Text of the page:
Metro Morning

Landlord says province's new roadblocks aren't 'going to stop anybody' from getting kicked out

A Toronto landlord is questioning whether the province’s new rules to prevent tenants from being unfairly kicked out of their homes will really have an impact.

Ontario rules aimed at stopping landlords from claiming they need units for own use, then raising rent

Landlord Bob Ciborowski isn't sure that the province's new measures will really prevent people who own property from lying about needing it back for their own use and then upping the rent once the tenant leaves. (CBC)

A Toronto landlord is questioning whether the province's new rules to prevent tenants from being unfairly kicked out of their homes will really have an impact.

The new regulations were introduced to prevent landlords from falsely claiming that they or a family member will be moving in — a reasonable grounds for eviction in Ontario, also called an N12 notice — and then jacking up the rent on their now-empty unit.

But Bob Ciborowski, who owns a house that he rents out in the area of Yonge Street and Eglinton Avenue, told Metro Morning host Matt Galloway on Wednesday that he doesn't think the new penalties will stop landlords hell bent on pushing out tenants to increase the rent.

The new rules would require that landlords submit their intention to move in in writing, and that they either offer the tenant a new unit or pay a month of their rent to ease the costs associated with finding a new place.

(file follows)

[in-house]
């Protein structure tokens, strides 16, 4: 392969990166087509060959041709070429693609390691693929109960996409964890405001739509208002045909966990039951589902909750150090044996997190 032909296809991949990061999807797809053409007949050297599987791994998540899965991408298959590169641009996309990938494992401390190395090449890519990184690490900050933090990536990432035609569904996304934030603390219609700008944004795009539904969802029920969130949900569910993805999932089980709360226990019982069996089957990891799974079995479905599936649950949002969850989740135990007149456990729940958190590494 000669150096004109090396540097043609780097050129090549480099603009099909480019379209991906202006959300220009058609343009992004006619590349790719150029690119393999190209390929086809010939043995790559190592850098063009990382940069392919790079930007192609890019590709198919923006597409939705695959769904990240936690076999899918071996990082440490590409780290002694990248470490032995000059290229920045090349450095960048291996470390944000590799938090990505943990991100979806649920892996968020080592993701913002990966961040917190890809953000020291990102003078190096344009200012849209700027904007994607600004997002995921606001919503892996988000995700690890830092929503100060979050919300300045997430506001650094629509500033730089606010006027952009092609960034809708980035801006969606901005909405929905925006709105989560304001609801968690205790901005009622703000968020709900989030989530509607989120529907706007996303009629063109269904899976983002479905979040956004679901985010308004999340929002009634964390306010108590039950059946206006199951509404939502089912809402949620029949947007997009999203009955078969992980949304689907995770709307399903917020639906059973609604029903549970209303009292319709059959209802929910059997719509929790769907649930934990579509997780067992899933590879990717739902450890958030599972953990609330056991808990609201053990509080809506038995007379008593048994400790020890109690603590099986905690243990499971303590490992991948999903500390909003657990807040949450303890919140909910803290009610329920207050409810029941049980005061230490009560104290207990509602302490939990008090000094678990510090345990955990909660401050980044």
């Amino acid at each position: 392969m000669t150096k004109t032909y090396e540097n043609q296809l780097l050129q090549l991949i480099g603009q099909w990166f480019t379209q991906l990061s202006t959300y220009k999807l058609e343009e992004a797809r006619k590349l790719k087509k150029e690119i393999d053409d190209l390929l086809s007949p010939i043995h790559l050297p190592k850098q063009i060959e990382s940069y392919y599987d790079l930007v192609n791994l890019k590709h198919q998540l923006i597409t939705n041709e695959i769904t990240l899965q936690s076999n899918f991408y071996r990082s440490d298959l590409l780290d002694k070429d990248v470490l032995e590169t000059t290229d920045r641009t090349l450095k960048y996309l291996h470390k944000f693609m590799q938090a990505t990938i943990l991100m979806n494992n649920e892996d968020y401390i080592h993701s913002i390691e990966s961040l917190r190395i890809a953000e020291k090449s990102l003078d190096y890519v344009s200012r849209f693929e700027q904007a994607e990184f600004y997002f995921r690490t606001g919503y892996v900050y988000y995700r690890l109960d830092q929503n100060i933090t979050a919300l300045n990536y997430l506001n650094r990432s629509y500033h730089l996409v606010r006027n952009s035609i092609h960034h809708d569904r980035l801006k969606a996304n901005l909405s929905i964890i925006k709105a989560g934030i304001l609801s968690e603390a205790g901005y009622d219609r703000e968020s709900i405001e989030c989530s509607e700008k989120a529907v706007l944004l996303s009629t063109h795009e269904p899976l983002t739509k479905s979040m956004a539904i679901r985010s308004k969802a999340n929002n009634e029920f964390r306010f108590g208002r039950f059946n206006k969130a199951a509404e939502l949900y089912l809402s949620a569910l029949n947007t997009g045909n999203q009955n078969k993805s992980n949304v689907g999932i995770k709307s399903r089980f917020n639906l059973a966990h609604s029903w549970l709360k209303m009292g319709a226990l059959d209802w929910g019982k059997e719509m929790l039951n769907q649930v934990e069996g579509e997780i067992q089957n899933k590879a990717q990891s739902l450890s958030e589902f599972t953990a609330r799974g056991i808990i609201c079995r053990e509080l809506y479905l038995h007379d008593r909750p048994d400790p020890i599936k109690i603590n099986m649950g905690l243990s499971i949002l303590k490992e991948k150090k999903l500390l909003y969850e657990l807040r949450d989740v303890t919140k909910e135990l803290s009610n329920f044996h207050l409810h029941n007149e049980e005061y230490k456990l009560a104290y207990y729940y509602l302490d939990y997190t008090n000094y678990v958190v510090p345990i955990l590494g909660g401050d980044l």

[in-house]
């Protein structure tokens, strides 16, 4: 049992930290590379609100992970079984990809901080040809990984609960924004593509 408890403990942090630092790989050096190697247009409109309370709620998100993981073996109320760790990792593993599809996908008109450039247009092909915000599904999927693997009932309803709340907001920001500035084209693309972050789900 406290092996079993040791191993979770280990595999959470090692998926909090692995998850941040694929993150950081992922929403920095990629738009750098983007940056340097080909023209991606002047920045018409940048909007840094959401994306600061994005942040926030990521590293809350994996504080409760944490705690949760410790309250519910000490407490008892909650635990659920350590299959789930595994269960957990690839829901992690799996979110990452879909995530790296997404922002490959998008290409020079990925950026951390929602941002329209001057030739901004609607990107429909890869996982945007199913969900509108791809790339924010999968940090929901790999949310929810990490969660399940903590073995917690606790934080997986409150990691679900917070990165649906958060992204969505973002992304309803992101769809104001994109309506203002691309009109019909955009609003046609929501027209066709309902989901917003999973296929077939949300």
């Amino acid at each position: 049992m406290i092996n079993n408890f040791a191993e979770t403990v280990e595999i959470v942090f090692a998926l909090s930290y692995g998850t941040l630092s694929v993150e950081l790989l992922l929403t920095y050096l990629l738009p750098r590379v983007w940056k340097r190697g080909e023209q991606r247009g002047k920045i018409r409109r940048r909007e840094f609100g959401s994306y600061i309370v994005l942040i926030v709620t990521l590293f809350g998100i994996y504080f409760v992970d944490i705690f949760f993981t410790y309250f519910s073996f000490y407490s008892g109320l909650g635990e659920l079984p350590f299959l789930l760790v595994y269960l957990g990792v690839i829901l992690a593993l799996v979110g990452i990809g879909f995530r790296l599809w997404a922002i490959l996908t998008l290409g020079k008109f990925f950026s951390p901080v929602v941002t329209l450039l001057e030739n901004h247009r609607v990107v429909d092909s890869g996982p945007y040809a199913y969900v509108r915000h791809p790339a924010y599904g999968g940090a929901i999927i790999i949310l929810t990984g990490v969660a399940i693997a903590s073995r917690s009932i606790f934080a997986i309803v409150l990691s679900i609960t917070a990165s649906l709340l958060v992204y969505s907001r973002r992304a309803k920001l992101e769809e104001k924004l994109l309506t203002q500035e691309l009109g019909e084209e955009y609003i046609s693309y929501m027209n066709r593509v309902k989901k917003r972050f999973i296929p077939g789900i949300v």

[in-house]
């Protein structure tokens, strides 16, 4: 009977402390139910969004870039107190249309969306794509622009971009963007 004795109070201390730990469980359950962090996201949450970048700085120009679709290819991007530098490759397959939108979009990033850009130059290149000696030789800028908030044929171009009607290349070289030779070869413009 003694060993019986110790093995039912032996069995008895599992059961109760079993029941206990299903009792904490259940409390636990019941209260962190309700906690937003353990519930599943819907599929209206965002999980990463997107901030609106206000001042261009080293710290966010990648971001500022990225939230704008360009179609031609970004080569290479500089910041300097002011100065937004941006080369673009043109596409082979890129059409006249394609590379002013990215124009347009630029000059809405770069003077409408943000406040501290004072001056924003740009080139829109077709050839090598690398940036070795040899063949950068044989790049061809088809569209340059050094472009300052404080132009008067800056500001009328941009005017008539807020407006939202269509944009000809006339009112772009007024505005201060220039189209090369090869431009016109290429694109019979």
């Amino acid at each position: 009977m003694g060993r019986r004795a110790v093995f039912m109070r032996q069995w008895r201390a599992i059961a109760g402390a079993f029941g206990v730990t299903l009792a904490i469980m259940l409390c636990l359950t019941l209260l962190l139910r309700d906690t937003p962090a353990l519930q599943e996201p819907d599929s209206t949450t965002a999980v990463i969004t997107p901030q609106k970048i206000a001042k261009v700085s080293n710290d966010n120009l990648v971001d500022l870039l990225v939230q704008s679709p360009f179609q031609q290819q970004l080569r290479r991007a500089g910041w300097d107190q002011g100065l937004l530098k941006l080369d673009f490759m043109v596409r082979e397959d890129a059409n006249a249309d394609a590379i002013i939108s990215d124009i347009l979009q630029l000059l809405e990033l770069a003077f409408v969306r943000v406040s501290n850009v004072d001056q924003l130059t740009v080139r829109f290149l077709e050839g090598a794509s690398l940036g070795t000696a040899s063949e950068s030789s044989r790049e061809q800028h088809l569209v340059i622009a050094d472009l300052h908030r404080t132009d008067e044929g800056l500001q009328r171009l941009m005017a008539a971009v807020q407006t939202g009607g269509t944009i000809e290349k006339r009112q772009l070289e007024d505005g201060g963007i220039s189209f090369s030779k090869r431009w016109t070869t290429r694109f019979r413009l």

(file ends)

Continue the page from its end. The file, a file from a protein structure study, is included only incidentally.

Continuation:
"To make it a month's rent I think is a little bit unreasonable. If they are really after trying to get the people that are going to charge huge increases, like doubling the rent, then a month's rent isn't going to stop anybody," he said.

Ciborowski offered a different idea, that he said would better target unreasonable landlords: "the fee should be paid to the Landlord and Tenant Board, they manage the fee, and after a year if you're still in the place you get your money back."

Housing Minister Chris Ballard believes his government's new rules will give tenants a stronger case at the Landlord and Tenant Board if they feel they have been tricked into vacating their home under false pretences. (Canadian Press)

Ontario Housing Minister Chris Ballard said that his government will be carefully monitoring how the new rules play out to make sure they don't inadvertently reduce the amount of rental housing stock by scaring would-be landlords off from renting.

Ballard is hopeful that the requirement of submitting your intention to move in in writing will also go a long way to deter what he describes as "tenants being kicked to the curb."

"By putting in writing that the unit is going to be for own use, this makes it easier for a follow up for former renters or investigators to take the tenant before the Landlord and Tenant Board," he said.

"It's going to make it more difficult for landlords to quickly flip. They're now going to have to to have filed the paperwork of their intent rather than just asking the tenants to move along."

As for Ciborowski, he's preparing to move back into the house he's renting, but said that his intention is to negotiate with his current tenants to find a timeline that works for both parties.

With files from Metro Morning